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Professional Version

Nutrition in Ungulates and Subungulates


Joeke Nijboer

, PhD, Nijboer Consultancy

Reviewed/Revised Aug 2020 | Modified Oct 2022
Topic Resources

Hay comprises the bulk of the diet for most ungulates in captivity and should be available for most of the day rather than fed at intervals as meals. In general, a leafy legume hay, eg, alfalfa, should be used for species that are primarily browsers (eg, Giraffidae, Cervidae, sitatunga, bongo, duiker, tapir); although they should be fed browse as well. A good-quality grass hay is satisfactory for most grazers or bulk feeders (eg, zebra, elephant, bison, buffalo, wildebeest, camel). Legume hays are higher in nitrogen and calcium and, if of good quality, are more digestible than grass hays. Hay should be leafy and green, free of mold, dirt, excess weeds, and other foreign matter, and should not be overmature. Several zoos are test-feeding hay and alfalfa silage. In general, palatability is good. Intermediate feeders usually get a combination of grass hay and alfalfa hay.

Hay analysis can be very useful to evaluate quality and design proper feeding programs. “Poor” hay will have a good fiber percentage, but the protein quality can be low and poor, and the mineral status, especially of calcium, can be too low. Low levels of calcium can cause poor bone calcification and also affect the calcium level in the blood, which can cause birth problems. First-cut hay generally contains a relatively high amount of sugars and protein and lower amounts of fiber, depending of the length of the grass when cut and the amount of fertilizer used on the grass. The third cut of hay contains relatively low amounts of sugar and protein and a higher amount of fiber. The second cut, in general, has a composition somewhere between the first and third cut. However, the composition can vary depending on the kind of grass and herb species harvested, the soil composition, the cutting length, time of year, and the amount of provided fertilizer. Most good, harvested hay is palatable; however it is also possible a poor or bad quality hay is well consumed. Palatable hay should always be analyzed for dry matter, crude protein, crude fat, crude fiber, neutral detergent fiber (NDF), acid detergent fiber (ADF), lignin, Ca, P, Mg, Mn, and Se because it comprises the major part of the (sub)ungulate diet. Care should be taken so that hay contains no toxic chemicals, poisonous plants, traces of pests, or fungi, and is stored away from excessive heat.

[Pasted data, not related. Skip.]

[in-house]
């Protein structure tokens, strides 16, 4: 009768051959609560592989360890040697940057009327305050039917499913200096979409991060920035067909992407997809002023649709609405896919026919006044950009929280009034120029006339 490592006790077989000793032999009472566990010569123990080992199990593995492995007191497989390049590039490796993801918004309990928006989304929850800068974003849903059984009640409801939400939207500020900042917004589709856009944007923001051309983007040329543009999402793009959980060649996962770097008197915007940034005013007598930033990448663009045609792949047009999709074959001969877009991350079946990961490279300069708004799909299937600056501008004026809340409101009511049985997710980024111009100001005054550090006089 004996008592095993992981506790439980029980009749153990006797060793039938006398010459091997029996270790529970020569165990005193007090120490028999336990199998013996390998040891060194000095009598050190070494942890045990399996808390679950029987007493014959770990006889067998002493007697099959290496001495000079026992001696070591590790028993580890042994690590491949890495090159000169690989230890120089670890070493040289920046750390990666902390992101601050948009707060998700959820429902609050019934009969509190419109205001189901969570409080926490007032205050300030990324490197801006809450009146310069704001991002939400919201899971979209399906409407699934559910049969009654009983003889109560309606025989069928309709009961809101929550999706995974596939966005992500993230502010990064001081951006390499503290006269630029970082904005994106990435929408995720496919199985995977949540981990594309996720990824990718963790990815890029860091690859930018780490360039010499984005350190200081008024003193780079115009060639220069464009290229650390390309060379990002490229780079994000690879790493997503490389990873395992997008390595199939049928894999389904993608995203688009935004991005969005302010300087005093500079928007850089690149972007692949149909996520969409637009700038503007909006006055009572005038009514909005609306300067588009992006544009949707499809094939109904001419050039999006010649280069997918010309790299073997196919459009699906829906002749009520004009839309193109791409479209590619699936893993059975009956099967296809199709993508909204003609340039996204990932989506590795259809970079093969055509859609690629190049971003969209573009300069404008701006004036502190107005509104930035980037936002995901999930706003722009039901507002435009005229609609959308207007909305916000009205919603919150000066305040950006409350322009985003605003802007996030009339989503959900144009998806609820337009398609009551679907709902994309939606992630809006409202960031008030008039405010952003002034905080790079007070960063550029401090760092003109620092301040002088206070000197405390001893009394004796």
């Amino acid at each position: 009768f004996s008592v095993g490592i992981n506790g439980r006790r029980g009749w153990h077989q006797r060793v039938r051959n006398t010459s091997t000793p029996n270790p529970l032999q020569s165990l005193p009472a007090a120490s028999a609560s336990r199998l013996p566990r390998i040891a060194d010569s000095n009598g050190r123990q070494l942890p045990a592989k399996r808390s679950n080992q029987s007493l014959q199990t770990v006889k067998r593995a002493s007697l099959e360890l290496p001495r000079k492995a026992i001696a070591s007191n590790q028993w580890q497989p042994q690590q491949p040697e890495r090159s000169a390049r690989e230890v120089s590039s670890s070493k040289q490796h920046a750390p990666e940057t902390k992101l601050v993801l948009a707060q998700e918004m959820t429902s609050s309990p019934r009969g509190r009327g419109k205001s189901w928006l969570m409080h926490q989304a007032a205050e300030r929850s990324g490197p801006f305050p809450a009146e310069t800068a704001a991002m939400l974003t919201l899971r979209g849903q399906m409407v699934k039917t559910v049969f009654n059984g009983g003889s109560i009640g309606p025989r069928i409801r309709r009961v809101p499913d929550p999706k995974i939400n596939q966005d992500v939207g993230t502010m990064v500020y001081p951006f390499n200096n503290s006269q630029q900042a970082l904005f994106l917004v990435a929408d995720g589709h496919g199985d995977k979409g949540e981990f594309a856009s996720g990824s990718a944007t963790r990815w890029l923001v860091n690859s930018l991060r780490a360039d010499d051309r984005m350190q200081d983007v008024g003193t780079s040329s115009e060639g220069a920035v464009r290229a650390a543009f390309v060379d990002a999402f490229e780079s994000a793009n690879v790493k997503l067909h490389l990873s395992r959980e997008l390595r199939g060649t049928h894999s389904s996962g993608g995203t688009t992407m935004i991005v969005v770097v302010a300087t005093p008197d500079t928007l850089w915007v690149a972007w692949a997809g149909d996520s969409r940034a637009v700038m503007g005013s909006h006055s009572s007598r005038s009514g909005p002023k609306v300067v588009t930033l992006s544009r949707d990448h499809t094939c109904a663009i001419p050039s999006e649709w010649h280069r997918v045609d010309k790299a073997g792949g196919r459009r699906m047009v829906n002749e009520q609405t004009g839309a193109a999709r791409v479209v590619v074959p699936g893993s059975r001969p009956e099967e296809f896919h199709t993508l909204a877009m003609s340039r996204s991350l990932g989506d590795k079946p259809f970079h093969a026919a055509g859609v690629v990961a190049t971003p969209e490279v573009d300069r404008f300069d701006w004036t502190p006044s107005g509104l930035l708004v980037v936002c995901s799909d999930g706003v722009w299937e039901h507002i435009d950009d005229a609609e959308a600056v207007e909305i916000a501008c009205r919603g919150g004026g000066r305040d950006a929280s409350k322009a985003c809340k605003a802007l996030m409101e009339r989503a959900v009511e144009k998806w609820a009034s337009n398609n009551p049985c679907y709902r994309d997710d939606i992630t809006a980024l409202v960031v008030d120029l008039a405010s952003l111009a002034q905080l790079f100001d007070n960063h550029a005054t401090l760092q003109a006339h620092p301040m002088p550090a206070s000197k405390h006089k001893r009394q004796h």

Precautions should be taken if feeding silage products. If the silage was not processed or stored properly or contaminated by animal or meat products, it may contain fungi or bacteria (eg, Clostridium botulinum) that can produce lethal toxins.